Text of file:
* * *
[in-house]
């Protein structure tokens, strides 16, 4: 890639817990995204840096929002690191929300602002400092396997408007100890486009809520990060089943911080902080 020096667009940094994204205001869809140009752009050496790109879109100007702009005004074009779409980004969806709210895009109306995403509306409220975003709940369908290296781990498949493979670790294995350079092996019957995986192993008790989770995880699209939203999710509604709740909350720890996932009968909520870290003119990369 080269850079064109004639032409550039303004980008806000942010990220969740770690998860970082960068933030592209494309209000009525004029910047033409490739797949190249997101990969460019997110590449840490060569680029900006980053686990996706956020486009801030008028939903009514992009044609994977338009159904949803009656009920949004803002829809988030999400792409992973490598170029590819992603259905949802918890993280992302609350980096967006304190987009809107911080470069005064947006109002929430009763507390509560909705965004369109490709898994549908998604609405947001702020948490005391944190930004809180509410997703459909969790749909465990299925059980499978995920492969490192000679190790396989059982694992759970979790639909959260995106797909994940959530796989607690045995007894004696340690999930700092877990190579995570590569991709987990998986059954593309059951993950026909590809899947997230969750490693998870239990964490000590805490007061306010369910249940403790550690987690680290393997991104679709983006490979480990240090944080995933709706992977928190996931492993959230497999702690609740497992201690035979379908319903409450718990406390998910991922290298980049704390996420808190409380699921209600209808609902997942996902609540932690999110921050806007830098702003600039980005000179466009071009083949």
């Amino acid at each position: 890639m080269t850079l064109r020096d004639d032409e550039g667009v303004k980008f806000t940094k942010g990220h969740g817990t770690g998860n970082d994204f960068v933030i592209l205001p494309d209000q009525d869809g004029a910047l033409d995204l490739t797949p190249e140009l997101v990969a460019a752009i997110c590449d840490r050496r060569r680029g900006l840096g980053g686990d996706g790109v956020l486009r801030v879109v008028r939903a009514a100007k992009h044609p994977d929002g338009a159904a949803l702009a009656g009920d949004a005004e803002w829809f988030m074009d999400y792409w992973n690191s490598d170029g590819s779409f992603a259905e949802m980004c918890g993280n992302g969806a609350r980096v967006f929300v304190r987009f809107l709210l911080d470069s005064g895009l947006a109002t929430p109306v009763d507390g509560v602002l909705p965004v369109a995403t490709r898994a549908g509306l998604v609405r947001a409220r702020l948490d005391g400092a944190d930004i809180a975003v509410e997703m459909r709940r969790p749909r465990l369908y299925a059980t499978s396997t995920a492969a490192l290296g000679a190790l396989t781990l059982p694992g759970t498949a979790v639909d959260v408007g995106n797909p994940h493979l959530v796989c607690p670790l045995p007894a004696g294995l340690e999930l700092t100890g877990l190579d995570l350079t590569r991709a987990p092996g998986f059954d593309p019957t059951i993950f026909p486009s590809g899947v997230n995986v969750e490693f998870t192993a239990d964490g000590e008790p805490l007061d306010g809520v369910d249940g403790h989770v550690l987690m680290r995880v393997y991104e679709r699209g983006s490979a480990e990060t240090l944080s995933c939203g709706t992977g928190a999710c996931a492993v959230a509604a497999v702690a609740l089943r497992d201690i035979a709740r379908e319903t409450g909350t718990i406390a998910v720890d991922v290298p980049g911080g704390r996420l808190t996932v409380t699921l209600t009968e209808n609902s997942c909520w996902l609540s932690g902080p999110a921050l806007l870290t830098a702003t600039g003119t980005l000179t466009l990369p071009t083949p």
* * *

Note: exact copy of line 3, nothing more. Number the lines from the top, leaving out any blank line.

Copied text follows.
């Amino acid at each position: 890639m080269t850079l064109r020096d004639d032409e550039g667009v303004k980008f806000t940094k942010g990220h969740g817990t770690g998860n970082d994204f960068v933030i592209l205001p494309d209000q009525d869809g004029a910047l033409d995204l490739t797949p190249e140009l997101v990969a460019a752009i997110c590449d840490r050496r060569r680029g900006l840096g980053g686990d996706g790109v956020l486009r801030v879109v008028r939903a009514a100007k992009h044609p994977d929002g338009a159904a949803l702009a009656g009920d949004a005004e803002w829809f988030m074009d999400y792409w992973n690191s490598d170029g590819s779409f992603a259905e949802m980004c918890g993280n992302g969806a609350r980096v967006f929300v304190r987009f809107l709210l911080d470069s005064g895009l947006a109002t929430p109306v009763d507390g509560v602002l909705p965004v369109a995403t490709r898994a549908g509306l998604v609405r947001a409220r702020l948490d005391g400092a944190d930004i809180a975003v509410e997703m459909r709940r969790p749909r465990l369908y299925a059980t499978s396997t995920a492969a490192l290296g000679a190790l396989t781990l059982p694992g759970t498949a979790v639909d959260v408007g995106n797909p994940h493979l959530v796989c607690p670790l045995p007894a004696g294995l340690e999930l700092t100890g877990l190579d995570l350079t590569r991709a987990p092996g998986f059954d593309p019957t059951i993950f026909p486009s590809g899947v997230n995986v969750e490693f998870t192993a239990d964490g000590e008790p805490l007061d306010g809520v369910d249940g403790h989770v550690l987690m680290r995880v393997y991104e679709r699209g983006s490979a480990e990060t240090l944080s995933c939203g709706t992977g928190a999710c996931a492993v959230a509604a497999v702690a609740l089943r497992d201690i035979a709740r379908e319903t409450g909350t718990i406390a998910v720890d991922v290298p980049g911080g704390r996420l808190t996932v409380t699921l209600t009968e209808n609902s997942c909520w996902l609540s932690g902080p999110a921050l806007l870290t830098a702003t600039g003119t980005l000179t466009l990369p071009t083949p």